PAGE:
- Biochemical testing for iron status is recommended for patients with:
- Symptoms or signs suggestive of hemochromatosis.
- Porphyria, hepatitis or other liver diseases.
- Abnormal blood tests consistent with hemochromatosis.
- Evaluation for other causes of these medical problems should also be performed.
- Testing is also recommended for family members (blood relatives) of diagnosed patients.
- Recommended laboratory iron tests for the workup of a patient you suspect may have hemochromatosis are:
- Fasting transferrin saturation test (TS).
- Serum ferritin test (SF).
- Transferrin saturation (TS).
- Fasting values>45% should be followed by a serum ferritin test and additional workup.
- Serum ferritin (SF).
- Values >200 ng/mL for premenopausal females OR >300 ng/mL for postmenopausal females and males indicate iron overload; phlebotomy treatment is warranted in the absence of other causes.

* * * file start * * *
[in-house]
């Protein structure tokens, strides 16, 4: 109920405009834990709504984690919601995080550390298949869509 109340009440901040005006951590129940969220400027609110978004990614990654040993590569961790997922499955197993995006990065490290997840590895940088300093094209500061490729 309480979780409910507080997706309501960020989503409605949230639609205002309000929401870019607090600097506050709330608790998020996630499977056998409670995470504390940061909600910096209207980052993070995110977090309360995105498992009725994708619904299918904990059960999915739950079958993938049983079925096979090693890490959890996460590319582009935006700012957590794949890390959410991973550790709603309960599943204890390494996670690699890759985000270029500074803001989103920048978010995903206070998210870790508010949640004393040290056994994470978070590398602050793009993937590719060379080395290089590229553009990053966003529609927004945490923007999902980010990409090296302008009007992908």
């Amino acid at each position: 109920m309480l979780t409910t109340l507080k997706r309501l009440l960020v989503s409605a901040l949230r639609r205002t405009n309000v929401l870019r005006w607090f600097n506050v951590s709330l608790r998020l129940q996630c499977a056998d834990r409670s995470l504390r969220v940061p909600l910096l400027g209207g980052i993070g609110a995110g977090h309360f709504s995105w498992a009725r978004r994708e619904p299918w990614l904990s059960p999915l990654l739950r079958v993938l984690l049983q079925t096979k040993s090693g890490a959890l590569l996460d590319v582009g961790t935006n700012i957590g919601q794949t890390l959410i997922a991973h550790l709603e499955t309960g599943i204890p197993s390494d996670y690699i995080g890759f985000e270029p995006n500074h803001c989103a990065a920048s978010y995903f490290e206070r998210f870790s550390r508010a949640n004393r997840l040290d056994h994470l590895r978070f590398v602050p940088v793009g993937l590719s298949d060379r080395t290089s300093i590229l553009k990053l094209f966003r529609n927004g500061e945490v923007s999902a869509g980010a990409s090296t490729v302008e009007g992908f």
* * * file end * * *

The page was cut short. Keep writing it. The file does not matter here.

- SF values can be elevated with liver disease, inflammation, and neoplasm.
- Confirmation of iron overload is typically required:
- Most health care providers consider quantitative phlebotomy the confirmatory test of choice.
- Genotyping for HFE mutations can provide additional confirmatory evidence that a patient has hereditary hemochromatosis.
- Many authorities once considered liver biopsy an essential diagnostic test, but it is now used more often as a prognostic, rather than a diagnostic test.
Test Your Knowledge
This is an optional self-quiz and is not required for continuing education credit.
Select the best answers below. If you need help, feel free to go back to Biochemical Testing or Testing Protocol and review.
|Question 1: Biochemical testing for iron overload is recommended for|
|Select the best answer(s) below: |
|Question 2: Fasting serum iron levels and ________ are used together as a marker of transferrin saturation (TS).|
| Serum ferritin.|
| Iron-binding capacity (TIBC or UIBC).|
|Question 3: The diagnostic test of choice to confirm hemochromatosis is _________.|
| Liver biopsy.|
| HFE genotyping.|
| Quantitative phlebotomy.|